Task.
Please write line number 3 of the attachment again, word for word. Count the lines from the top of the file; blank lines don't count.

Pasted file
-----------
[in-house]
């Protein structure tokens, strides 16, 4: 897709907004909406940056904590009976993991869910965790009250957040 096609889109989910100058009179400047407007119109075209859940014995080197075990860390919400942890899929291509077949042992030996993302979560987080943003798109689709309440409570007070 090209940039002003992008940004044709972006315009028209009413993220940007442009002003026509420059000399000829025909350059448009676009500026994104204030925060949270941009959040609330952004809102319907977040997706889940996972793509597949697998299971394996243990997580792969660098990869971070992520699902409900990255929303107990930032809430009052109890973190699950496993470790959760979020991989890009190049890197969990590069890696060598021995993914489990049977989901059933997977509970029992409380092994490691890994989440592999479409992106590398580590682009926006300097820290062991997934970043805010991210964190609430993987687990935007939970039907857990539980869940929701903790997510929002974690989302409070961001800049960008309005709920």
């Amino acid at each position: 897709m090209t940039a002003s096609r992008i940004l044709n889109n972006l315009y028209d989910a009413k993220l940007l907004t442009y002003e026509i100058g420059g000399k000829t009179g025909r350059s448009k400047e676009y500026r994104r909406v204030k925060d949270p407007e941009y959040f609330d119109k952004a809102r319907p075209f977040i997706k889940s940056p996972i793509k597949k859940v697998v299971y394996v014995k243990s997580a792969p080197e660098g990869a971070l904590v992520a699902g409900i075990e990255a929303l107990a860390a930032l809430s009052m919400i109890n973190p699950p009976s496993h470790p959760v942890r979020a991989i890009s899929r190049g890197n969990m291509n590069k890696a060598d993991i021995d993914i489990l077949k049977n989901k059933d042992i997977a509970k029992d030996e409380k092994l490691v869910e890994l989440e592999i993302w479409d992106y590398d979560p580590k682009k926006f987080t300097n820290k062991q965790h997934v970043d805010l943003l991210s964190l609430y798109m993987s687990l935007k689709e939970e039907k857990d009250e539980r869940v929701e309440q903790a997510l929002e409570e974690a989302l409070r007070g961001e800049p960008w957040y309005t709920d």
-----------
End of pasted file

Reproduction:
């Amino acid at each position: 897709m090209t940039a002003s096609r992008i940004l044709n889109n972006l315009y028209d989910a009413k993220l940007l907004t442009y002003e026509i100058g420059g000399k000829t009179g025909r350059s448009k400047e676009y500026r994104r909406v204030k925060d949270p407007e941009y959040f609330d119109k952004a809102r319907p075209f977040i997706k889940s940056p996972i793509k597949k859940v697998v299971y394996v014995k243990s997580a792969p080197e660098g990869a971070l904590v992520a699902g409900i075990e990255a929303l107990a860390a930032l809430s009052m919400i109890n973190p699950p009976s496993h470790p959760v942890r979020a991989i890009s899929r190049g890197n969990m291509n590069k890696a060598d993991i021995d993914i489990l077949k049977n989901k059933d042992i997977a509970k029992d030996e409380k092994l490691v869910e890994l989440e592999i993302w479409d992106y590398d979560p580590k682009k926006f987080t300097n820290k062991q965790h997934v970043d805010l943003l991210s964190l609430y798109m993987s687990l935007k689709e939970e039907k857990d009250e539980r869940v929701e309440q903790a997510l929002e409570e974690a989302l409070r007070g961001e800049p960008w957040y309005t709920d």